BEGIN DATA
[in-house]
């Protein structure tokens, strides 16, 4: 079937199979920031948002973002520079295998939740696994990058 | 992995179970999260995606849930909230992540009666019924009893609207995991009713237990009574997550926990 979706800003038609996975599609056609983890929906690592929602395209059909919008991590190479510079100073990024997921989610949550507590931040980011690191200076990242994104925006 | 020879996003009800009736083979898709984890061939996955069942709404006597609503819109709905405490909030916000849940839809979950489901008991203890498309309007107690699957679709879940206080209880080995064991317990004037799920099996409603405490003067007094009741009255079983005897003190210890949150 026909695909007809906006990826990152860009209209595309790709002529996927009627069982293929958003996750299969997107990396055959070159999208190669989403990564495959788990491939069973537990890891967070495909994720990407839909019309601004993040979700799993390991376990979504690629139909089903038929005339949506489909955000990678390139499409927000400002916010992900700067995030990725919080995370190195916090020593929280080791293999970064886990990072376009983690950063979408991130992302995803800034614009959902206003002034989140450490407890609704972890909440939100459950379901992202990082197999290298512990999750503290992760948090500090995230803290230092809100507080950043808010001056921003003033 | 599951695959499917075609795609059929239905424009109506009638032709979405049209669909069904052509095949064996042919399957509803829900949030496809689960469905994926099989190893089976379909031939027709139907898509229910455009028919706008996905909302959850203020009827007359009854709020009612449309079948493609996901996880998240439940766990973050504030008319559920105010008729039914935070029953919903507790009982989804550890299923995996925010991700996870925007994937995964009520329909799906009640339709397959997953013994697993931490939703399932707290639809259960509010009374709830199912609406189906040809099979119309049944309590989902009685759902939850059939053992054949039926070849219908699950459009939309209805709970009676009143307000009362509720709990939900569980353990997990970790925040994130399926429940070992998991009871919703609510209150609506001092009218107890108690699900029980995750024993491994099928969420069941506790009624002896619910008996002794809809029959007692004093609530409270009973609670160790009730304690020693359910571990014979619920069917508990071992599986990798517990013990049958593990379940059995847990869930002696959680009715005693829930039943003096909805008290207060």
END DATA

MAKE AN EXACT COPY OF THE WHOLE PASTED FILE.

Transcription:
[in-house]
């Protein structure tokens, strides 16, 4: 079937199979920031948002973002520079295998939740696994990058 | 992995179970999260995606849930909230992540009666019924009893609207995991009713237990009574997550926990 979706800003038609996975599609056609983890929906690592929602395209059909919008991590190479510079100073990024997921989610949550507590931040980011690191200076990242994104925006 | 020879996003009800009736083979898709984890061939996955069942709404006597609503819109709905405490909030916000849940839809979950489901008991203890498309309007107690699957679709879940206080209880080995064991317990004037799920099996409603405490003067007094009741009255079983005897003190210890949150 026909695909007809906006990826990152860009209209595309790709002529996927009627069982293929958003996750299969997107990396055959070159999208190669989403990564495959788990491939069973537990890891967070495909994720990407839909019309601004993040979700799993390991376990979504690629139909089903038929005339949506489909955000990678390139499409927000400002916010992900700067995030990725919080995370190195916090020593929280080791293999970064886990990072376009983690950063979408991130992302995803800034614009959902206003002034989140450490407890609704972890909440939100459950379901992202990082197999290298512990999750503290992760948090500090995230803290230092809100507080950043808010001056921003003033 | 599951695959499917075609795609059929239905424009109506009638032709979405049209669909069904052509095949064996042919399957509803829900949030496809689960469905994926099989190893089976379909031939027709139907898509229910455009028919706008996905909302959850203020009827007359009854709020009612449309079948493609996901996880998240439940766990973050504030008319559920105010008729039914935070029953919903507790009982989804550890299923995996925010991700996870925007994937995964009520329909799906009640339709397959997953013994697993931490939703399932707290639809259960509010009374709830199912609406189906040809099979119309049944309590989902009685759902939850059939053992054949039926070849219908699950459009939309209805709970009676009143307000009362509720709990939900569980353990997990970790925040994130399926429940070992998991009871919703609510209150609506001092009218107890108690699900029980995750024993491994099928969420069941506790009624002896619910008996002794809809029959007692004093609530409270009973609670160790009730304690020693359910571990014979619920069917508990071992599986990798517990013990049958593990379940059995847990869930002696959680009715005693829930039943003096909805008290207060």